Monday, December 9, 2013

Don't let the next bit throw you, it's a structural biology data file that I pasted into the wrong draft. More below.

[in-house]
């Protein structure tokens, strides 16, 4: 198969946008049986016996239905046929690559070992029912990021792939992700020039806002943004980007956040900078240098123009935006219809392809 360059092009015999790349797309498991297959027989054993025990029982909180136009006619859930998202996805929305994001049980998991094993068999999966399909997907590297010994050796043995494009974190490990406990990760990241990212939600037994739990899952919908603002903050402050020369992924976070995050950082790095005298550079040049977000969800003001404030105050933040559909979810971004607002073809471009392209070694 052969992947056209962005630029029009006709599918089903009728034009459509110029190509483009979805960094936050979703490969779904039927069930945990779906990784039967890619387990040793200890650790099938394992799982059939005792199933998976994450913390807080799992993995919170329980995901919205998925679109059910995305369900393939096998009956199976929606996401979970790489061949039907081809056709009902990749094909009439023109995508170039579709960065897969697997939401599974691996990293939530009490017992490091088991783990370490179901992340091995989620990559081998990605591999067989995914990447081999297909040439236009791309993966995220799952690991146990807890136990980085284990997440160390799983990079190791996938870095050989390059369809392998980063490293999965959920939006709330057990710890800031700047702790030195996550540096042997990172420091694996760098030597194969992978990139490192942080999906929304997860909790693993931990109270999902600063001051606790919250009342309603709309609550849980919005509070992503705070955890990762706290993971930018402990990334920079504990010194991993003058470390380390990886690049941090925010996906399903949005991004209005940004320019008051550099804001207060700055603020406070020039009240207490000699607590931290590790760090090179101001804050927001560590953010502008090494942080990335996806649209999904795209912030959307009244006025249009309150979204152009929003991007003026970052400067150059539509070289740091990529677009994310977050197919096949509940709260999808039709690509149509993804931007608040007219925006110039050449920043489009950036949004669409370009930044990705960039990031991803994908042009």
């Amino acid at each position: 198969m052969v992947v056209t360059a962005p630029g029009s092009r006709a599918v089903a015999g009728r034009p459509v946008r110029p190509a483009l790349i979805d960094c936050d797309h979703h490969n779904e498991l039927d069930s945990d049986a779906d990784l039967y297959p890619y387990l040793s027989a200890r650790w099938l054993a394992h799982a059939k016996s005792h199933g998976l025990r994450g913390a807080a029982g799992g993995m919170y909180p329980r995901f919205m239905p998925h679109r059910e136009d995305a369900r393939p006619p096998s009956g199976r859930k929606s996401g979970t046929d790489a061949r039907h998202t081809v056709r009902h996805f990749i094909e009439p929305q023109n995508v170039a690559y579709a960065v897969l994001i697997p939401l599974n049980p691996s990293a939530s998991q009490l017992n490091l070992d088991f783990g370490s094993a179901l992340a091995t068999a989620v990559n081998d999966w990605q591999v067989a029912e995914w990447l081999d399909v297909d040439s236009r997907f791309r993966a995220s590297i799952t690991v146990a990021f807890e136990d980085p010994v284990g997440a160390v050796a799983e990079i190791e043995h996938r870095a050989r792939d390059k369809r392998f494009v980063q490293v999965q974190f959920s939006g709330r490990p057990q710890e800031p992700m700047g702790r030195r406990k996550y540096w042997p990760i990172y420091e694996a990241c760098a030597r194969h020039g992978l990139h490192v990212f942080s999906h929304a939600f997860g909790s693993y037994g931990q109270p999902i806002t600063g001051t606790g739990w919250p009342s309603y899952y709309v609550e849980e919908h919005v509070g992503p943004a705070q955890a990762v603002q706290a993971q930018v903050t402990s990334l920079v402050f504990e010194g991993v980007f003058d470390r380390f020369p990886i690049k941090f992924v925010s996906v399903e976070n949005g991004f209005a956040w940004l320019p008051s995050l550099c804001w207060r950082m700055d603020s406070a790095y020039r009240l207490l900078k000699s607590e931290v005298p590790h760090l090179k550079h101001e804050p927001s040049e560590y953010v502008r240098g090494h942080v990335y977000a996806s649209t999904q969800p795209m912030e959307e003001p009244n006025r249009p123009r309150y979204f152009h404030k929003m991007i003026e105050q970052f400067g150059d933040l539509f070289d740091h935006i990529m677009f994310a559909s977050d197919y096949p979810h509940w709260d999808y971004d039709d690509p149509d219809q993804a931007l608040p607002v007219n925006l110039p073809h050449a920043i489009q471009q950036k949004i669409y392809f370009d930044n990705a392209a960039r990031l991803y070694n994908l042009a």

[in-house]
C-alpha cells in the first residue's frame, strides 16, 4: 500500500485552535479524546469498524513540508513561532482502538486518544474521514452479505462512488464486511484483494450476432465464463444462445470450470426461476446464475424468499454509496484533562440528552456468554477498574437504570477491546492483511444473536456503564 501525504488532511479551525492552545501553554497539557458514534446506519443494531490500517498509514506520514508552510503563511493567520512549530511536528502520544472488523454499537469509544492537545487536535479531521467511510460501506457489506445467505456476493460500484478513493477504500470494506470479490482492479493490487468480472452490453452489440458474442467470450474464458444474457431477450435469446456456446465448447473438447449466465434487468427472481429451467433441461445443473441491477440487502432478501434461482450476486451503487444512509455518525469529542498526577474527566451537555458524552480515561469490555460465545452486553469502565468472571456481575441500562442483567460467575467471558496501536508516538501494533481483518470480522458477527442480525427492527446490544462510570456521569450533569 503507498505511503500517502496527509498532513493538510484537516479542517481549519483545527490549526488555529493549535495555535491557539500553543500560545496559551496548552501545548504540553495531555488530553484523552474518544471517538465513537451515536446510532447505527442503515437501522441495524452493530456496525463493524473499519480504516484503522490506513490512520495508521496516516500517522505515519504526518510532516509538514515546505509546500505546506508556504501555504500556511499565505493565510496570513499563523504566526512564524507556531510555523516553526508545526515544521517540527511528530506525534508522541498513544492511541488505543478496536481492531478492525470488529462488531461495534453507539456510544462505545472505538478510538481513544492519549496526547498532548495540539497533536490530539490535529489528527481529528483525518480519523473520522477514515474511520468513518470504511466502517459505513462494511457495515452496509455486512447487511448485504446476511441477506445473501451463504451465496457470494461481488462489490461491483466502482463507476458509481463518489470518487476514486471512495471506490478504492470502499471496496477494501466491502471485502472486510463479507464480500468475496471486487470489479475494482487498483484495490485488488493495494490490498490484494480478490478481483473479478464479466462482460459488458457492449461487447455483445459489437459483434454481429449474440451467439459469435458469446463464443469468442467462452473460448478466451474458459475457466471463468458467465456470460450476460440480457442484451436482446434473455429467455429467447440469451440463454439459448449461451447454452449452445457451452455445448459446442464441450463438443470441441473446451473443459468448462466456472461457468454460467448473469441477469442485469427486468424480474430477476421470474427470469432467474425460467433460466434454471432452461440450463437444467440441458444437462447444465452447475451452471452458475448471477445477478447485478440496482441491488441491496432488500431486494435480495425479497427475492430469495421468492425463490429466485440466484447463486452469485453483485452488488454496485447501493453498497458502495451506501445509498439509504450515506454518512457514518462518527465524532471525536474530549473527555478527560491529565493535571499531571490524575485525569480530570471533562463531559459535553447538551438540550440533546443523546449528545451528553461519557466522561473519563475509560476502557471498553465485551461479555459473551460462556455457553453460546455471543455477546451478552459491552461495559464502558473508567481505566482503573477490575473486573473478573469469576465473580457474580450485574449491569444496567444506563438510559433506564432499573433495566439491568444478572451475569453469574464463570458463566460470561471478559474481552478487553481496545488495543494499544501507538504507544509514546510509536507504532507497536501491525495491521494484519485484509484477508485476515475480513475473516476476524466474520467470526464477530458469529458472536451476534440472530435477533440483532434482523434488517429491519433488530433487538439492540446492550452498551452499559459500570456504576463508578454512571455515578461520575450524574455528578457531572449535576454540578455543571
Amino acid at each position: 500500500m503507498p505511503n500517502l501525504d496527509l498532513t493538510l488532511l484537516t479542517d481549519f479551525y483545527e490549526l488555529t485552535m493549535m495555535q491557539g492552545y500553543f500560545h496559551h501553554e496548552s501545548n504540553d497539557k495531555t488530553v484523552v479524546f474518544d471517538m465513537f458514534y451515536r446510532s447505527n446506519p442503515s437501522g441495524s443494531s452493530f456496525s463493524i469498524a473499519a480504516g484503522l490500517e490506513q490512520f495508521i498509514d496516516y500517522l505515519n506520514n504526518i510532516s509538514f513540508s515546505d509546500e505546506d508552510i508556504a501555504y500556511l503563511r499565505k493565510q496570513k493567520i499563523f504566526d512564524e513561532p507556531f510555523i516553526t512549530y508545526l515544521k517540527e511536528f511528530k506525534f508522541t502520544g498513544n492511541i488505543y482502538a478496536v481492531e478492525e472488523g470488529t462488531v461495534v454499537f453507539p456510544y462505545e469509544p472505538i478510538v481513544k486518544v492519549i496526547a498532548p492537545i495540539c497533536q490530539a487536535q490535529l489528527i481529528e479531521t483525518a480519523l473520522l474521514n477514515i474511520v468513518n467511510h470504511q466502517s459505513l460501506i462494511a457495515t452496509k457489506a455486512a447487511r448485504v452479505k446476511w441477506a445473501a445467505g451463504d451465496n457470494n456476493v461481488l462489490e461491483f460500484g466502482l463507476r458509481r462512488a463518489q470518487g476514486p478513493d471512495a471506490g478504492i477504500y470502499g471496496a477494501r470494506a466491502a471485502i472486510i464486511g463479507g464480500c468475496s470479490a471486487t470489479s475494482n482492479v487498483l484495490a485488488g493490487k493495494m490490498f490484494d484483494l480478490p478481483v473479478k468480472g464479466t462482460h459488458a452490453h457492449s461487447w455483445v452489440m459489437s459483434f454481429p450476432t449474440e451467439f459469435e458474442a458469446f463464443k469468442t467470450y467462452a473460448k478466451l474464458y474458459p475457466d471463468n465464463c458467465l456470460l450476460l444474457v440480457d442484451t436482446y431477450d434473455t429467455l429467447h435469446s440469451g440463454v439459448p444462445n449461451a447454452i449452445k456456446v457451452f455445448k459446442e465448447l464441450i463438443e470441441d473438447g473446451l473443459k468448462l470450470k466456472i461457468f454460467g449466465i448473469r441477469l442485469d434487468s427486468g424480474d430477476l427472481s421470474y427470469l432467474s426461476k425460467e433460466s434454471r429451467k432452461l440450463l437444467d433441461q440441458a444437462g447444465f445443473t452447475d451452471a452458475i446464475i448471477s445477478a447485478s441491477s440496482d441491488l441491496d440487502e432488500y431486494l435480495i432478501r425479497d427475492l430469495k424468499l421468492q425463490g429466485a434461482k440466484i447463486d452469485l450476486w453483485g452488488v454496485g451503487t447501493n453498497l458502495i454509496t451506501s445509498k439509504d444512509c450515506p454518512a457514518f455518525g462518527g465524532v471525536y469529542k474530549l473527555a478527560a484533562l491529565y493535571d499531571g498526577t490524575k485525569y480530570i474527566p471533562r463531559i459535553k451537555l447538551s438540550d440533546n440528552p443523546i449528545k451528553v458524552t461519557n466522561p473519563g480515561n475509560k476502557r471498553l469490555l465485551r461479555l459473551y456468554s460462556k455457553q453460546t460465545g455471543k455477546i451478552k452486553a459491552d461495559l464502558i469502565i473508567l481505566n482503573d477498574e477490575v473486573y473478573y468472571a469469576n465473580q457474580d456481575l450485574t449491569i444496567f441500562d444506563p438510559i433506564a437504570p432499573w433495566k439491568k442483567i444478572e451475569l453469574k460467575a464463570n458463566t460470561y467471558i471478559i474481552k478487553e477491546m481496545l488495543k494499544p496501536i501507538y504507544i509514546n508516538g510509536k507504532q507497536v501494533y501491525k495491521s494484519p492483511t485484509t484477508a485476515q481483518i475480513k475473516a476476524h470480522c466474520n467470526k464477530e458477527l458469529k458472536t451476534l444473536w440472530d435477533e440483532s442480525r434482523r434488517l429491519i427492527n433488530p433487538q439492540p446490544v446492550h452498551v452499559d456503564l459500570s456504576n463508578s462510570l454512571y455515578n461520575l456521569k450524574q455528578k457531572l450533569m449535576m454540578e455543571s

The Annual Convention was located in Lexingto KY this year, right in the middle of horse country. December can be a little tricky and this early December was no exception. We left Wisconsin a day early to drive out of a storm and left Lexington Saturday evening instead of Sunday to avoid an ice storm. The convention was great - driving conditions were fair to poor. The Board of Governers was really not overwhelmed with decision making. The only contested office that needed to be voted upon was Secretary of the Board for USDF. Margaret Freeman was elected to this position. She has a masters degree in journalism, an excellent choice. Lisa Gorretta, from region 2, ran unopposed for the position of Vice President. The USDF is very proud of the National championship show that was held in Lexington this year. Next year the championships are scheduled to be at Gladstone. There was a fair amount of talk about Intermediare being changed from 1 and 2 to A and B. This was done to make the steps towards grand Prix more gradual. Some of the educational classes that I had time to attend were Degenerative Joint Diseas, Equine Rehabilitation and Preventative care, Schleese Saddle fit for life, colic and equine emergencies, and gastro intestinal health in the equine athlete. There were some ey opening facts in each session. Degenerative Joint Disease and Equine Rehabilitation to me seemed fairly linked. It seems that giving Adequan every four days for 7 injections, was a helpful thing to do for your equine athlete. It really was one of those preventative options that can help your horse's joints long term. Adequan and Legend are the only FDA approved drugs that we have available for prevention and repair. Feeding joint supplements can help, but their absorbtion rate is quite a bit lower. Shoeing and soundness were talked about as well. Someone asked about shoeing versus natural farrier trimming. The response was that it really depended on the ground you were working on. Some areas of the country were so rocky, that it would be hard to make the natural trimming work well even if it was done very well. The other statement was that the natural trimmer would have to trim the hoof once every 3 weeks and the owner could not rely on the natural wear pattern of the horse. That being said, may folks who show dressage ride their horses often enough and long enough that added support is frequently needed. The training recommendation that was talked about was giving breaks during the training sessions. Allowing the joints to recover before moving on, is beneficial to your horse's joint health. The Schleese saddle fitting classes were also interesting. Jochen Schleese talked about the different saddles needed for men and women. He showed a the difference in how the femur was tied into the pelvis and why the difference was needed. He stated that girls or women needed a narrower twist and a wider seat to be comfortable and secure in the saddle. The placement of the stirrup bars also needed to be adjusted. Jochen stated that lower back pain and pelvis pain are associated with women riding in saddles made for men. Equine nutrition was also discussed and we talked about what kind of oil was best to use on feeds. Soybean Oil was the best option for oil that the horse would like the taste. Apparently, fish oil was even better but the horses are not liking the taste. The University of KY was playing with flavoring the fish oil with Cherry to make it easier for the horses to get used to. Oil decisions were made on which oils had more omega 3 verses omega 6 fats in them. The higher the ratio of Omega 3 the better. When talking about horse feeds, the issue of insulin resistant horses came up. Those horses are fed a low carb diet to keep the sugar to a minimum to avoid founder issues. The other specialty group seemed to be the horses that tie up. Those horses also did better on high fat feeds. Also horses with ulcer symptoms seemed to do better on higher fats feeds as well. There is a lot of research going on right now about which feeds should be fed to which horses. Feeding your horses for peak performance is going to be an interesting field to watch. The awards banquet on Saturday night was really nice. It is fun to see people doing well at all levels. This year I was there to pick up a bronze Freestyle Bar for the freestyles that I have ridden on Hazel and Bacara. The amount of equine knowledge in the room was very inspiring. One of the people that sat at our table was a trainer from California that trained at two farms, one for Hilda Gurney (trakehners), and then for a morgan breeding farm. I took the opportunity to talk with him about flying changes for horses with rounder more baroque bodies (like the Morgans). He shared with me some excersises that he likes for their body types. You never know where you will pick up more ideas! If you would like to talk about any of these things in detail, let me know. I took many photos of the slides! Thank you WWDA for sedning me to this conference as your GMO Rep!